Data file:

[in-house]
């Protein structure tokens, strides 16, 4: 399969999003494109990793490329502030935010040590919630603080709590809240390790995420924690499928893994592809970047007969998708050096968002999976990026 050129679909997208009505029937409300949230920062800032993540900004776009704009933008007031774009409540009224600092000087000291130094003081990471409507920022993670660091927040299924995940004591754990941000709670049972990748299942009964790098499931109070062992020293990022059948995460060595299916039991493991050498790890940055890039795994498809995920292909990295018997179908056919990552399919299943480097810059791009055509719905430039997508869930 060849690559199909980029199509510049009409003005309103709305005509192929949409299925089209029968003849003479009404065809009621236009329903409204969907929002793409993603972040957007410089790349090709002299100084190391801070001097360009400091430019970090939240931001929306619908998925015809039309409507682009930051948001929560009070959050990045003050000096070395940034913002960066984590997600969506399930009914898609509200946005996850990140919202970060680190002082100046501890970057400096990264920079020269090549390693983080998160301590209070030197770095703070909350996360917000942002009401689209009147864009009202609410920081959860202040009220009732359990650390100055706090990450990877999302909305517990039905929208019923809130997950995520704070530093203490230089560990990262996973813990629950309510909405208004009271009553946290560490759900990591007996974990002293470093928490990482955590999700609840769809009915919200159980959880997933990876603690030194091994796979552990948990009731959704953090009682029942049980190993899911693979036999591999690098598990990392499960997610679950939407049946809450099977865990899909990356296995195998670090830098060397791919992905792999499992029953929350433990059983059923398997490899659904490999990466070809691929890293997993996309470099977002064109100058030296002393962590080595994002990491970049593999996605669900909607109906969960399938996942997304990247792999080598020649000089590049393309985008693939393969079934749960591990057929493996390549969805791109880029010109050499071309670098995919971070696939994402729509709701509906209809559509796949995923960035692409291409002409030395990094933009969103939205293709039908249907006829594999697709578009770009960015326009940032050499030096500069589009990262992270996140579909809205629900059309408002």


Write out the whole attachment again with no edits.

[in-house]
């Protein structure tokens, strides 16, 4: 399969999003494109990793490329502030935010040590919630603080709590809240390790995420924690499928893994592809970047007969998708050096968002999976990026 050129679909997208009505029937409300949230920062800032993540900004776009704009933008007031774009409540009224600092000087000291130094003081990471409507920022993670660091927040299924995940004591754990941000709670049972990748299942009964790098499931109070062992020293990022059948995460060595299916039991493991050498790890940055890039795994498809995920292909990295018997179908056919990552399919299943480097810059791009055509719905430039997508869930 060849690559199909980029199509510049009409003005309103709305005509192929949409299925089209029968003849003479009404065809009621236009329903409204969907929002793409993603972040957007410089790349090709002299100084190391801070001097360009400091430019970090939240931001929306619908998925015809039309409507682009930051948001929560009070959050990045003050000096070395940034913002960066984590997600969506399930009914898609509200946005996850990140919202970060680190002082100046501890970057400096990264920079020269090549390693983080998160301590209070030197770095703070909350996360917000942002009401689209009147864009009202609410920081959860202040009220009732359990650390100055706090990450990877999302909305517990039905929208019923809130997950995520704070530093203490230089560990990262996973813990629950309510909405208004009271009553946290560490759900990591007996974990002293470093928490990482955590999700609840769809009915919200159980959880997933990876603690030194091994796979552990948990009731959704953090009682029942049980190993899911693979036999591999690098598990990392499960997610679950939407049946809450099977865990899909990356296995195998670090830098060397791919992905792999499992029953929350433990059983059923398997490899659904490999990466070809691929890293997993996309470099977002064109100058030296002393962590080595994002990491970049593999996605669900909607109906969960399938996942997304990247792999080598020649000089590049393309985008693939393969079934749960591990057929493996390549969805791109880029010109050499071309670098995919971070696939994402729509709701509906209809559509796949995923960035692409291409002409030395990094933009969103939205293709039908249907006829594999697709578009770009960015326009940032050499030096500069589009990262992270996140579909809205629900059309408002």